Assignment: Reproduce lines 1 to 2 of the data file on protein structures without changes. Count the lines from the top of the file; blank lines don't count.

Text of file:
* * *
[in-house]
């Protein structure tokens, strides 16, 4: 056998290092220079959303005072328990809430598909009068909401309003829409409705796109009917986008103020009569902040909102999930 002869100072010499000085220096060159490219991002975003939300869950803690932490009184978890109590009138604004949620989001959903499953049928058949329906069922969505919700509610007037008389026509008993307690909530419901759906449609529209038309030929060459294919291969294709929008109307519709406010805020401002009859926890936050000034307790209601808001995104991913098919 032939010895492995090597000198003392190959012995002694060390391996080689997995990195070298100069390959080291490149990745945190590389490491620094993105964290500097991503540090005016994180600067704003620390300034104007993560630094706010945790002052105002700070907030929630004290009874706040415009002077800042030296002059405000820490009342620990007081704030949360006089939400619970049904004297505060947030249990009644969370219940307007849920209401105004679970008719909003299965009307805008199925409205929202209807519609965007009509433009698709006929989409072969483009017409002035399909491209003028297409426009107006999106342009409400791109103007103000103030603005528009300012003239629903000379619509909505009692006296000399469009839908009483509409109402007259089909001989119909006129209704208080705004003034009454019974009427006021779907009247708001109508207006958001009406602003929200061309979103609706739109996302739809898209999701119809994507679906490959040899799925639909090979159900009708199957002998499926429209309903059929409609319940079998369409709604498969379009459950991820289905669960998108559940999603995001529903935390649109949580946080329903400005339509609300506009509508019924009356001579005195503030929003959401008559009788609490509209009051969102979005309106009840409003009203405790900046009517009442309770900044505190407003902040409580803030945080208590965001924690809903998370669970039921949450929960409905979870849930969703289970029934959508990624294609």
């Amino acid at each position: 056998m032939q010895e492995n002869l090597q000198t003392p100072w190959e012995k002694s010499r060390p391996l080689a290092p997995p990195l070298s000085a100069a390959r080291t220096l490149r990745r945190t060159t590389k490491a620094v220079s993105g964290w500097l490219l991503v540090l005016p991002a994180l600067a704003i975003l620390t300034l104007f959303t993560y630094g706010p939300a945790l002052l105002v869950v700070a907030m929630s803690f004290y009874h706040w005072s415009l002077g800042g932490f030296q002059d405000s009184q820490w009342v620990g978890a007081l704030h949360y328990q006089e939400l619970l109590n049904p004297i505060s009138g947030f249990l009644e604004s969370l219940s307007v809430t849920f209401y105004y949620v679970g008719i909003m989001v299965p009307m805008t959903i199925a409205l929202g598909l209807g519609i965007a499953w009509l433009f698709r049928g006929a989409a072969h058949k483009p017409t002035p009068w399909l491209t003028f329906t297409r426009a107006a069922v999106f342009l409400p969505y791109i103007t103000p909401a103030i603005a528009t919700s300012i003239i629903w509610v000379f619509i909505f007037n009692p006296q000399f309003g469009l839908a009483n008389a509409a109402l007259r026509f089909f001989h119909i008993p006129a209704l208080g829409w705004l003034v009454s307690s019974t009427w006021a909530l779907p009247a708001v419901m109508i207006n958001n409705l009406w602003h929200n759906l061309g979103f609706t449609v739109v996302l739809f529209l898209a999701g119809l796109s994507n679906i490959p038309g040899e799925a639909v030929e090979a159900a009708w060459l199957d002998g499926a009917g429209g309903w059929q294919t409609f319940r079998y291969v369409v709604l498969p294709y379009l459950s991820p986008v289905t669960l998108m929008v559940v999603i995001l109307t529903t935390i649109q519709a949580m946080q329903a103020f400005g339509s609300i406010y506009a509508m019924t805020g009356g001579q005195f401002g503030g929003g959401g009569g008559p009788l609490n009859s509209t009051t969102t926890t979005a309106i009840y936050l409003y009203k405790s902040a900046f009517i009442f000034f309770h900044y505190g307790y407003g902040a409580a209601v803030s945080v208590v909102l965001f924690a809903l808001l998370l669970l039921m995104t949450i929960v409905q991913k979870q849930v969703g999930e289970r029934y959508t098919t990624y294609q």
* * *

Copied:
[in-house]
């Protein structure tokens, strides 16, 4: 056998290092220079959303005072328990809430598909009068909401309003829409409705796109009917986008103020009569902040909102999930 002869100072010499000085220096060159490219991002975003939300869950803690932490009184978890109590009138604004949620989001959903499953049928058949329906069922969505919700509610007037008389026509008993307690909530419901759906449609529209038309030929060459294919291969294709929008109307519709406010805020401002009859926890936050000034307790209601808001995104991913098919 032939010895492995090597000198003392190959012995002694060390391996080689997995990195070298100069390959080291490149990745945190590389490491620094993105964290500097991503540090005016994180600067704003620390300034104007993560630094706010945790002052105002700070907030929630004290009874706040415009002077800042030296002059405000820490009342620990007081704030949360006089939400619970049904004297505060947030249990009644969370219940307007849920209401105004679970008719909003299965009307805008199925409205929202209807519609965007009509433009698709006929989409072969483009017409002035399909491209003028297409426009107006999106342009409400791109103007103000103030603005528009300012003239629903000379619509909505009692006296000399469009839908009483509409109402007259089909001989119909006129209704208080705004003034009454019974009427006021779907009247708001109508207006958001009406602003929200061309979103609706739109996302739809898209999701119809994507679906490959040899799925639909090979159900009708199957002998499926429209309903059929409609319940079998369409709604498969379009459950991820289905669960998108559940999603995001529903935390649109949580946080329903400005339509609300506009509508019924009356001579005195503030929003959401008559009788609490509209009051969102979005309106009840409003009203405790900046009517009442309770900044505190407003902040409580803030945080208590965001924690809903998370669970039921949450929960409905979870849930969703289970029934959508990624294609």